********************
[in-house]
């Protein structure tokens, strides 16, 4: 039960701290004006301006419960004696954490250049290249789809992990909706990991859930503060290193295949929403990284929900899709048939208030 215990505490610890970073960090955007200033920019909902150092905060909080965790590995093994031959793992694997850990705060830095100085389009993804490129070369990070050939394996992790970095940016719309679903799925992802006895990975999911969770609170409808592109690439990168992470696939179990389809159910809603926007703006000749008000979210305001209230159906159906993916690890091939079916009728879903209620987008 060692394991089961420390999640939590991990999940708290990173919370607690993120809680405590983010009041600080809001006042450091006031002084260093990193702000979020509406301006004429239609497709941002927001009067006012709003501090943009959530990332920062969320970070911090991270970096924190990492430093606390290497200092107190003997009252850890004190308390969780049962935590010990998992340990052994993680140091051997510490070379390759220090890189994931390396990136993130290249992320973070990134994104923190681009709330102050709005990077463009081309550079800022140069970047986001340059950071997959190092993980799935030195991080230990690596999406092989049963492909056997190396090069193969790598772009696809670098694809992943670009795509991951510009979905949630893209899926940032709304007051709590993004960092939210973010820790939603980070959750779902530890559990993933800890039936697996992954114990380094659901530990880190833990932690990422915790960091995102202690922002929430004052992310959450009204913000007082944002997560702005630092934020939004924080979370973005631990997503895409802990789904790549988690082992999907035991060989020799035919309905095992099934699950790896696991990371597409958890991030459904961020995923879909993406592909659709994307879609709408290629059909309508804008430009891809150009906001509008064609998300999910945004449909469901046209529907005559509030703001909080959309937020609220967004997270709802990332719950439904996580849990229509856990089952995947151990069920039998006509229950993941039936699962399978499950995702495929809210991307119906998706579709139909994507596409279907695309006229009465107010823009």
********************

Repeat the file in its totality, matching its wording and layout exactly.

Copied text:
[in-house]
């Protein structure tokens, strides 16, 4: 039960701290004006301006419960004696954490250049290249789809992990909706990991859930503060290193295949929403990284929900899709048939208030 215990505490610890970073960090955007200033920019909902150092905060909080965790590995093994031959793992694997850990705060830095100085389009993804490129070369990070050939394996992790970095940016719309679903799925992802006895990975999911969770609170409808592109690439990168992470696939179990389809159910809603926007703006000749008000979210305001209230159906159906993916690890091939079916009728879903209620987008 060692394991089961420390999640939590991990999940708290990173919370607690993120809680405590983010009041600080809001006042450091006031002084260093990193702000979020509406301006004429239609497709941002927001009067006012709003501090943009959530990332920062969320970070911090991270970096924190990492430093606390290497200092107190003997009252850890004190308390969780049962935590010990998992340990052994993680140091051997510490070379390759220090890189994931390396990136993130290249992320973070990134994104923190681009709330102050709005990077463009081309550079800022140069970047986001340059950071997959190092993980799935030195991080230990690596999406092989049963492909056997190396090069193969790598772009696809670098694809992943670009795509991951510009979905949630893209899926940032709304007051709590993004960092939210973010820790939603980070959750779902530890559990993933800890039936697996992954114990380094659901530990880190833990932690990422915790960091995102202690922002929430004052992310959450009204913000007082944002997560702005630092934020939004924080979370973005631990997503895409802990789904790549988690082992999907035991060989020799035919309905095992099934699950790896696991990371597409958890991030459904961020995923879909993406592909659709994307879609709408290629059909309508804008430009891809150009906001509008064609998300999910945004449909469901046209529907005559509030703001909080959309937020609220967004997270709802990332719950439904996580849990229509856990089952995947151990069920039998006509229950993941039936699962399978499950995702495929809210991307119906998706579709139909994507596409279907695309006229009465107010823009």